Figure 6. Typical profile of temperature θ distribution at left wall for various aspect ratios, Re = 100.

Figure 7. Typical profile of temperature θ distribution at mid of cavity for various aspect ratios, Re = 100.

Figure 8. Contours of static temperature in (K) inside cavity for various aspect ratios, Re = 100.

respect to right wall cavity. Further, an energy rate increases due to circulation movements of fluid molecules which enhance the thermal dispersion especially for smaller cavity aspect ratio.

References

[1] Mohamad, A.A. and Viskanta, R. (1995) Flow and Heat Transfer in a Lid-Driven Cavity Filled with a Stably Stratified Fluid. Applied Mathematical Modelling, 19, 465-472.

http://dx.doi.org/10.1016/0307-904X(95)00030-N

[2] Chenak, A.K., Mbaye, M., Vasseur, P. and Bilgen, E. (1995) Mixed Convection and Conduction Heat Transfer in Open Cavities. Heat and Mass Transfer, 30, 229-235.

http://dx.doi.org/10.1007/BF01602767

[3] Prasad, A.K. and Koseff, J.R. (1996) Combined Forced and Natural Convection Heat Transfer in a Deep Lid Driven Cavity Flow. International Journal of Heat and Fluid Flow, 17, 460-467.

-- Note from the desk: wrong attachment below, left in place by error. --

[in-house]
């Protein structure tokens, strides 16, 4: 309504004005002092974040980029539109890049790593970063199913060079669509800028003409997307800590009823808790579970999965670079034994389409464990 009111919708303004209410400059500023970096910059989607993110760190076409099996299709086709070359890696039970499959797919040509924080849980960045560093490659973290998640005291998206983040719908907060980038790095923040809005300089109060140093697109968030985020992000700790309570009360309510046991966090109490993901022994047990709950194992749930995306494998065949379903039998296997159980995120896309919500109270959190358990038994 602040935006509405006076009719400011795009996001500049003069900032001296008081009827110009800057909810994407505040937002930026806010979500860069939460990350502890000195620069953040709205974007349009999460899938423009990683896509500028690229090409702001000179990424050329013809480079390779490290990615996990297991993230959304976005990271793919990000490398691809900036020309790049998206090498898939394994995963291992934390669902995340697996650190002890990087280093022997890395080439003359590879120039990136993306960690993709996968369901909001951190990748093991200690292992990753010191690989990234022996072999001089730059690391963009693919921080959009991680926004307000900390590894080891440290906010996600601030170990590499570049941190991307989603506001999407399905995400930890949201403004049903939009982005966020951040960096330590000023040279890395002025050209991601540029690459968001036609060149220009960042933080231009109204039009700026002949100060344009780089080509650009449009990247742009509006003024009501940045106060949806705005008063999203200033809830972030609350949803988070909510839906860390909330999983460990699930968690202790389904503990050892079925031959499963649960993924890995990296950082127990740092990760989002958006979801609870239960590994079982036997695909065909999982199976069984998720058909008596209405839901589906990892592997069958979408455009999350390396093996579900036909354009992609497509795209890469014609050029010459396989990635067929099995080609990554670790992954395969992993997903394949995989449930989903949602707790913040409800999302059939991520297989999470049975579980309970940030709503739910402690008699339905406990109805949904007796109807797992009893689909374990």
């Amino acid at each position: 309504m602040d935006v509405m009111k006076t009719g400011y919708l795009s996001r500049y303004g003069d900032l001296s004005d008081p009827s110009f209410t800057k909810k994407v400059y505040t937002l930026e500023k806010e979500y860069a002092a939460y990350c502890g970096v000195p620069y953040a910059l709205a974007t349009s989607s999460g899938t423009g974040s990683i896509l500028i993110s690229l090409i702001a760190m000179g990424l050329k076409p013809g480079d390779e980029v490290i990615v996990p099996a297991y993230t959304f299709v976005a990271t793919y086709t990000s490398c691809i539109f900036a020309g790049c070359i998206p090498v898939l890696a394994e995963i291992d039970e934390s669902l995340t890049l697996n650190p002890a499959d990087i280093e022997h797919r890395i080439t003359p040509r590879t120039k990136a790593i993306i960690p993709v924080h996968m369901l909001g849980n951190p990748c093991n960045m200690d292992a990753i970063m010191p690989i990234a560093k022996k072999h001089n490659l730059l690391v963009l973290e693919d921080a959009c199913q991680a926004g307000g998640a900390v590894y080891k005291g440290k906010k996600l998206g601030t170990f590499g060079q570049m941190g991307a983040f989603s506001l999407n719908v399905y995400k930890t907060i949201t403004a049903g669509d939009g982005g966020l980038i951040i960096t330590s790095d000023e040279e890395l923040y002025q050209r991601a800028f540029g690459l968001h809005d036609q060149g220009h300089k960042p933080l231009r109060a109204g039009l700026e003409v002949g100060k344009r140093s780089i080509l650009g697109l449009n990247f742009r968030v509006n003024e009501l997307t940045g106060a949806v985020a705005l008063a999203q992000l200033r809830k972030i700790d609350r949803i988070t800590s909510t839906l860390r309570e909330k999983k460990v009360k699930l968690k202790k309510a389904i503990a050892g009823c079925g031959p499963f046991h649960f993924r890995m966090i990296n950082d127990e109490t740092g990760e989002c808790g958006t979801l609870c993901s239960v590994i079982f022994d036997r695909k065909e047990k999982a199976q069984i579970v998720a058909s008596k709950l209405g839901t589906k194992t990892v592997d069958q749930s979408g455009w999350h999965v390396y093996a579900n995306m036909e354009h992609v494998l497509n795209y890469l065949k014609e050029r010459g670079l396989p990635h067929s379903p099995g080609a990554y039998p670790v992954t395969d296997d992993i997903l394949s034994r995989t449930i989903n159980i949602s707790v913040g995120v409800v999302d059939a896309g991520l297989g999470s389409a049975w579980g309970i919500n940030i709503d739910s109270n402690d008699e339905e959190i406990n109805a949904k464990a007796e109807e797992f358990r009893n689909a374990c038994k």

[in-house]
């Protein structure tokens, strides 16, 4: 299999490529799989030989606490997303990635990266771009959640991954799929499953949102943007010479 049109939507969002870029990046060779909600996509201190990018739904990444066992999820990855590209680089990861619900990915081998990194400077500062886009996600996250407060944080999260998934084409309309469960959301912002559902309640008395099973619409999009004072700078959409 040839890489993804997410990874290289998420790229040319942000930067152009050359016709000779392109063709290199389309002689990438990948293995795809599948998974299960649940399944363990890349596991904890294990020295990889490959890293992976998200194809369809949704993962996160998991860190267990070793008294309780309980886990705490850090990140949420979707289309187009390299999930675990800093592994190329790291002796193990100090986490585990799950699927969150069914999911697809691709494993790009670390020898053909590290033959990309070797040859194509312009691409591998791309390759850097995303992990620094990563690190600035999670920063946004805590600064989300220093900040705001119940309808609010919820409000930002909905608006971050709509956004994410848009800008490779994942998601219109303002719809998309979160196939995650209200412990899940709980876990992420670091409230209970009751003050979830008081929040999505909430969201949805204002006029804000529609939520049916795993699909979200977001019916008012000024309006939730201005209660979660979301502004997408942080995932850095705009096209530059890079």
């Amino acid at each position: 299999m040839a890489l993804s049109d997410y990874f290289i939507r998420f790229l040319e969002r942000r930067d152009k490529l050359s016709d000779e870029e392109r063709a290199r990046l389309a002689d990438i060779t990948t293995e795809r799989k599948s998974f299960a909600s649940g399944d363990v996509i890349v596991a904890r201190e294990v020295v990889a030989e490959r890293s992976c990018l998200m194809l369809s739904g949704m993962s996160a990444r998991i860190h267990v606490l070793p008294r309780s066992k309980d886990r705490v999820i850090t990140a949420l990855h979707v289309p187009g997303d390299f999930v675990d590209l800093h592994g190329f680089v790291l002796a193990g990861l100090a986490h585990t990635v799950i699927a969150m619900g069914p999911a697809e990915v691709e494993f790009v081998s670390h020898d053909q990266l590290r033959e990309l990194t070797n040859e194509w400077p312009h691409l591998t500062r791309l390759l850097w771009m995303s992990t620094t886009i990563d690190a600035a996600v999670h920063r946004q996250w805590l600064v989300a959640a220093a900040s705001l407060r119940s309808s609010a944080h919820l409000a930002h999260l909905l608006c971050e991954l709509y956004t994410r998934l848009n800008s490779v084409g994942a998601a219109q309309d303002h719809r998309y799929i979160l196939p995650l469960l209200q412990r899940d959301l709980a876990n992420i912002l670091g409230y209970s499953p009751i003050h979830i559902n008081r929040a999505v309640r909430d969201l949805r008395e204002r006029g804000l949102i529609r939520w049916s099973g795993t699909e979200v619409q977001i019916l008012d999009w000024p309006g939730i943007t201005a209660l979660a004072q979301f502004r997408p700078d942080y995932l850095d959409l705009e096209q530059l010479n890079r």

http://dx.doi.org/10.1016/0142-727X(96)00054-9

[4] Chamkha, A.J. (2002) Hydromagnetic Combined Convection Flow in a Vertical Lid-Driven Cavity with Internal Heat Generation or Absorption. Numerical Heat Transfer, Part A: Applications, 41, 529-546.

http://dx.doi.org/10.1080/104077802753570356

[5] How, S.P. and Hsu, T.H. (1998) Transient Mixed in a Partially Divided Enclosure. Computers & Mathematics with Applications, 36, 95-115.

http://dx.doi.org/10.1016/S0898-1221(98)00186-2

[6] Sidik, N.A.C. and Attarzadeh, S.M.R. (2011) An Accurate Numerical Prediction of Solid Particle Fluid Flow in a Lid-Driven Cavity. International Journal of Mechanics, 5, 123-128.

[7] Li, S.L., Chen, Y.C. and Lin, C.A. (2011) Multi Relaxation Time Lattice Boltzmann Simulations of Deep Lid Driven Cavity Flows at Different Aspect Ratios. Computers & Fluids, 45, 233-240.

http://dx.doi.org/10.1016/j.compfluid.2010.12.012

[8] Manca, O., Nardini, S., Khanafer, K. and Vafai, K. (2003) Effect of Heated Wall Position on Mixed Convection in a Channel with an Open Cavity. Numerical Heat Transfer, Part A: Applications, 43, 259-282.